This book reconnoiters the appearances of the exceptional in Plato: as erotic desire (in the Symposium and Phaedrus), as the good city (Republic), and as the philosopher (Ion, Theaetetus, Sophist, Statesman). It offers fresh and sometimes radical interpretations of these dialogues.
Those exceptional elements of experience - love, city, philosopher - do not escape embodiment but rather occupy the same world that contains lamentable versions of each. Thus Pappas is depicting the philosophical ambition to intensify the concepts and experiences one normally thinks with. His investigations point beyond the fates of these particular exceptions to broader conclusions about Plato's world.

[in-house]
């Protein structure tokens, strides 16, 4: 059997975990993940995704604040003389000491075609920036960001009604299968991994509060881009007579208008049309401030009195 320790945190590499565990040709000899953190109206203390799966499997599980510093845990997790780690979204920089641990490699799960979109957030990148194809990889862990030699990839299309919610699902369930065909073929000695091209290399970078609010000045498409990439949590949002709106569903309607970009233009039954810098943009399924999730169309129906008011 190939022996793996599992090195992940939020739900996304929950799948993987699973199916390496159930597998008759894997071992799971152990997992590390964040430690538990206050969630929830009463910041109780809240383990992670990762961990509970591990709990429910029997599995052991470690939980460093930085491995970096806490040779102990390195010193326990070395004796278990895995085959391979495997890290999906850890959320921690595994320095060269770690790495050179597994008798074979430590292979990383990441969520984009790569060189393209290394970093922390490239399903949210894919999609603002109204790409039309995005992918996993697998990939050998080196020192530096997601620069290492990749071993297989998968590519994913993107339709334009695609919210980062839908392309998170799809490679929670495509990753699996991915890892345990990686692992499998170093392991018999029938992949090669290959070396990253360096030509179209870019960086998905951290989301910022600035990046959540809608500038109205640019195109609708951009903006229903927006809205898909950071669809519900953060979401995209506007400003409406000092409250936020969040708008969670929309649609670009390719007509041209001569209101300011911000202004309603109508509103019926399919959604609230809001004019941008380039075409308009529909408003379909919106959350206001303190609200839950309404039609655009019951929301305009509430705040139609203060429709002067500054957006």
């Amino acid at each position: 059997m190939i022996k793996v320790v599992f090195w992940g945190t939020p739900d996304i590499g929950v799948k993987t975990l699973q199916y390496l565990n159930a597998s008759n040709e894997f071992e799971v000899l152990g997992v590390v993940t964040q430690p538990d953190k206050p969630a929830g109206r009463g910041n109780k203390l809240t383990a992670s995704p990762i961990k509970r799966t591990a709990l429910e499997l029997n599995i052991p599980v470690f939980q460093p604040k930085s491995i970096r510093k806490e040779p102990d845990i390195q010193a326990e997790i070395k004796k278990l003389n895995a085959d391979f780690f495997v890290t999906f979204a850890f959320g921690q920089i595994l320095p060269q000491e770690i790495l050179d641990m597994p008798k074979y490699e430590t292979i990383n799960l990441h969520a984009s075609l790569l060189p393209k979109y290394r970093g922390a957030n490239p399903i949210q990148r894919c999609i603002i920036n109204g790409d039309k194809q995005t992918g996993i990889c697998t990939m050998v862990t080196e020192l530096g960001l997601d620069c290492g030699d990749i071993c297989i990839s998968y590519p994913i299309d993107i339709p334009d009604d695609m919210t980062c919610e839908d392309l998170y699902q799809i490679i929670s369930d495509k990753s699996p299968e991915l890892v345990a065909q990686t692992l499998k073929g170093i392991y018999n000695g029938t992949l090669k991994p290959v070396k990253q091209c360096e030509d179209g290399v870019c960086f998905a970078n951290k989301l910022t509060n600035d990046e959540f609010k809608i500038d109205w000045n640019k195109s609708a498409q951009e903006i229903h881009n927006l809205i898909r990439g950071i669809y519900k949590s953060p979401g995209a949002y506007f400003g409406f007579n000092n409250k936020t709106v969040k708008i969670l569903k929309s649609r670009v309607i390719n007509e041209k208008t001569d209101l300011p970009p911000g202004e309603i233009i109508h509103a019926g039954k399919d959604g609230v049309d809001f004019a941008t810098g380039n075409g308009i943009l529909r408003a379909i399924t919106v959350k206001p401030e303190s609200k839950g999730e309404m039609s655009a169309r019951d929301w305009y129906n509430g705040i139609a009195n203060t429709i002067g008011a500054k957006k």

Plato's Exceptional City, Love, and Philosopher will be of interest to any readers of Plato, and of ancient philosophy more broadly.